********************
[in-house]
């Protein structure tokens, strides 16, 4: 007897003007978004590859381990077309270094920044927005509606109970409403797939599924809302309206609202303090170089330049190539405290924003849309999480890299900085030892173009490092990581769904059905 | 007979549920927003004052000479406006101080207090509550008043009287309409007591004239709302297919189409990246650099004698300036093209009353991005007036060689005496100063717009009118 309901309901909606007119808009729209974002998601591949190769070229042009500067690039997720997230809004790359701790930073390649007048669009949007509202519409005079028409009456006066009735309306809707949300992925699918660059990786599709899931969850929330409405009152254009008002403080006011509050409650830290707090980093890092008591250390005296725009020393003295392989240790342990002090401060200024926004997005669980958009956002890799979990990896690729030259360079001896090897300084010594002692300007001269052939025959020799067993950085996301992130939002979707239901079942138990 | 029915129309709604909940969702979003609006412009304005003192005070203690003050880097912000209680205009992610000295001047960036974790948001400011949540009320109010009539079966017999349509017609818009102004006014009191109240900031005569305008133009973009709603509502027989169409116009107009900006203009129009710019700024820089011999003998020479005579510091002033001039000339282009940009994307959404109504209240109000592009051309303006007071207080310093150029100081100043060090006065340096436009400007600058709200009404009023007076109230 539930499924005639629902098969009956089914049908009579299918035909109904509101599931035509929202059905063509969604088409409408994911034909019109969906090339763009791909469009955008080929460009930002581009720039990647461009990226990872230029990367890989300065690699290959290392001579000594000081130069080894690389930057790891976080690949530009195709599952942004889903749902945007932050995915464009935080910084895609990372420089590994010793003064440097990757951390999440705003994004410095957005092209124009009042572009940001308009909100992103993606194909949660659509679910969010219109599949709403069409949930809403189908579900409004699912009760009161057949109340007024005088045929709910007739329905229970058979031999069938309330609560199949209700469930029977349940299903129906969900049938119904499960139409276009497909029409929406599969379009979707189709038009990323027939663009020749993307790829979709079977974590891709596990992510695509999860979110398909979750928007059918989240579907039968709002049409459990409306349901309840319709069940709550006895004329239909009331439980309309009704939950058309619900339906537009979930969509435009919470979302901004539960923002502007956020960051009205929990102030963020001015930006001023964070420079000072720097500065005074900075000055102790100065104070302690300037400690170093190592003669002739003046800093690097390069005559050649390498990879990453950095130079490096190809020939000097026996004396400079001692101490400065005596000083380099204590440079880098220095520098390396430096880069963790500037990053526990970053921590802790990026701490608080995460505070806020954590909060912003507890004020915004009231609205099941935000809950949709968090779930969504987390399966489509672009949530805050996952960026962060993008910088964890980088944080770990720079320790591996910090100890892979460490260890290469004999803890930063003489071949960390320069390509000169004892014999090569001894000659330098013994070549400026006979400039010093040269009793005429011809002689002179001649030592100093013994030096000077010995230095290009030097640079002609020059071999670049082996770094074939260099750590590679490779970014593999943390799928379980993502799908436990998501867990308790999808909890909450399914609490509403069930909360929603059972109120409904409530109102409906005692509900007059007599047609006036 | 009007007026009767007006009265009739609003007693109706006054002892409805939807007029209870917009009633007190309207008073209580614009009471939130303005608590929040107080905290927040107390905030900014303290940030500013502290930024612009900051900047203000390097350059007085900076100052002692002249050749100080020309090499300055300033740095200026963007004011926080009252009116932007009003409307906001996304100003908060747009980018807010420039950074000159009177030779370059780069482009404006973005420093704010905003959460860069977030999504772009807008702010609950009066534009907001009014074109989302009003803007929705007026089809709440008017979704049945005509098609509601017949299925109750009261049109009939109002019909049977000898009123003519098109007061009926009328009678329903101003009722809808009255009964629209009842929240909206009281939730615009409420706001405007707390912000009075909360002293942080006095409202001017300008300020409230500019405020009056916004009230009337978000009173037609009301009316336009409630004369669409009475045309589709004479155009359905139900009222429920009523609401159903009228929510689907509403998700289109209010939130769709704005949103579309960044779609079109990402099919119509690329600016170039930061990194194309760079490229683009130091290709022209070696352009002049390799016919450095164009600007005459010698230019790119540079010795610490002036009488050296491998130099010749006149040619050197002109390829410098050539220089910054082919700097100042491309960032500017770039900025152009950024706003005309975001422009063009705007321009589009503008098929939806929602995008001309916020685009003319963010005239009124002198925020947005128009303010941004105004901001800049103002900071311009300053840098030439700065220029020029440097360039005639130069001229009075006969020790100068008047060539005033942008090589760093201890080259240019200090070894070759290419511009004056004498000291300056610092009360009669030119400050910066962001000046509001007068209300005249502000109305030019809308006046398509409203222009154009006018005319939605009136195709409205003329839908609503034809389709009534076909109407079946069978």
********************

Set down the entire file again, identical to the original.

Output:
[in-house]
């Protein structure tokens, strides 16, 4: 007897003007978004590859381990077309270094920044927005509606109970409403797939599924809302309206609202303090170089330049190539405290924003849309999480890299900085030892173009490092990581769904059905 | 007979549920927003004052000479406006101080207090509550008043009287309409007591004239709302297919189409990246650099004698300036093209009353991005007036060689005496100063717009009118 309901309901909606007119808009729209974002998601591949190769070229042009500067690039997720997230809004790359701790930073390649007048669009949007509202519409005079028409009456006066009735309306809707949300992925699918660059990786599709899931969850929330409405009152254009008002403080006011509050409650830290707090980093890092008591250390005296725009020393003295392989240790342990002090401060200024926004997005669980958009956002890799979990990896690729030259360079001896090897300084010594002692300007001269052939025959020799067993950085996301992130939002979707239901079942138990 | 029915129309709604909940969702979003609006412009304005003192005070203690003050880097912000209680205009992610000295001047960036974790948001400011949540009320109010009539079966017999349509017609818009102004006014009191109240900031005569305008133009973009709603509502027989169409116009107009900006203009129009710019700024820089011999003998020479005579510091002033001039000339282009940009994307959404109504209240109000592009051309303006007071207080310093150029100081100043060090006065340096436009400007600058709200009404009023007076109230 539930499924005639629902098969009956089914049908009579299918035909109904509101599931035509929202059905063509969604088409409408994911034909019109969906090339763009791909469009955008080929460009930002581009720039990647461009990226990872230029990367890989300065690699290959290392001579000594000081130069080894690389930057790891976080690949530009195709599952942004889903749902945007932050995915464009935080910084895609990372420089590994010793003064440097990757951390999440705003994004410095957005092209124009009042572009940001308009909100992103993606194909949660659509679910969010219109599949709403069409949930809403189908579900409004699912009760009161057949109340007024005088045929709910007739329905229970058979031999069938309330609560199949209700469930029977349940299903129906969900049938119904499960139409276009497909029409929406599969379009979707189709038009990323027939663009020749993307790829979709079977974590891709596990992510695509999860979110398909979750928007059918989240579907039968709002049409459990409306349901309840319709069940709550006895004329239909009331439980309309009704939950058309619900339906537009979930969509435009919470979302901004539960923002502007956020960051009205929990102030963020001015930006001023964070420079000072720097500065005074900075000055102790100065104070302690300037400690170093190592003669002739003046800093690097390069005559050649390498990879990453950095130079490096190809020939000097026996004396400079001692101490400065005596000083380099204590440079880098220095520098390396430096880069963790500037990053526990970053921590802790990026701490608080995460505070806020954590909060912003507890004020915004009231609205099941935000809950949709968090779930969504987390399966489509672009949530805050996952960026962060993008910088964890980088944080770990720079320790591996910090100890892979460490260890290469004999803890930063003489071949960390320069390509000169004892014999090569001894000659330098013994070549400026006979400039010093040269009793005429011809002689002179001649030592100093013994030096000077010995230095290009030097640079002609020059071999670049082996770094074939260099750590590679490779970014593999943390799928379980993502799908436990998501867990308790999808909890909450399914609490509403069930909360929603059972109120409904409530109102409906005692509900007059007599047609006036 | 009007007026009767007006009265009739609003007693109706006054002892409805939807007029209870917009009633007190309207008073209580614009009471939130303005608590929040107080905290927040107390905030900014303290940030500013502290930024612009900051900047203000390097350059007085900076100052002692002249050749100080020309090499300055300033740095200026963007004011926080009252009116932007009003409307906001996304100003908060747009980018807010420039950074000159009177030779370059780069482009404006973005420093704010905003959460860069977030999504772009807008702010609950009066534009907001009014074109989302009003803007929705007026089809709440008017979704049945005509098609509601017949299925109750009261049109009939109002019909049977000898009123003519098109007061009926009328009678329903101003009722809808009255009964629209009842929240909206009281939730615009409420706001405007707390912000009075909360002293942080006095409202001017300008300020409230500019405020009056916004009230009337978000009173037609009301009316336009409630004369669409009475045309589709004479155009359905139900009222429920009523609401159903009228929510689907509403998700289109209010939130769709704005949103579309960044779609079109990402099919119509690329600016170039930061990194194309760079490229683009130091290709022209070696352009002049390799016919450095164009600007005459010698230019790119540079010795610490002036009488050296491998130099010749006149040619050197002109390829410098050539220089910054082919700097100042491309960032500017770039900025152009950024706003005309975001422009063009705007321009589009503008098929939806929602995008001309916020685009003319963010005239009124002198925020947005128009303010941004105004901001800049103002900071311009300053840098030439700065220029020029440097360039005639130069001229009075006969020790100068008047060539005033942008090589760093201890080259240019200090070894070759290419511009004056004498000291300056610092009360009669030119400050910066962001000046509001007068209300005249502000109305030019809308006046398509409203222009154009006018005319939605009136195709409205003329839908609503034809389709009534076909109407079946069978």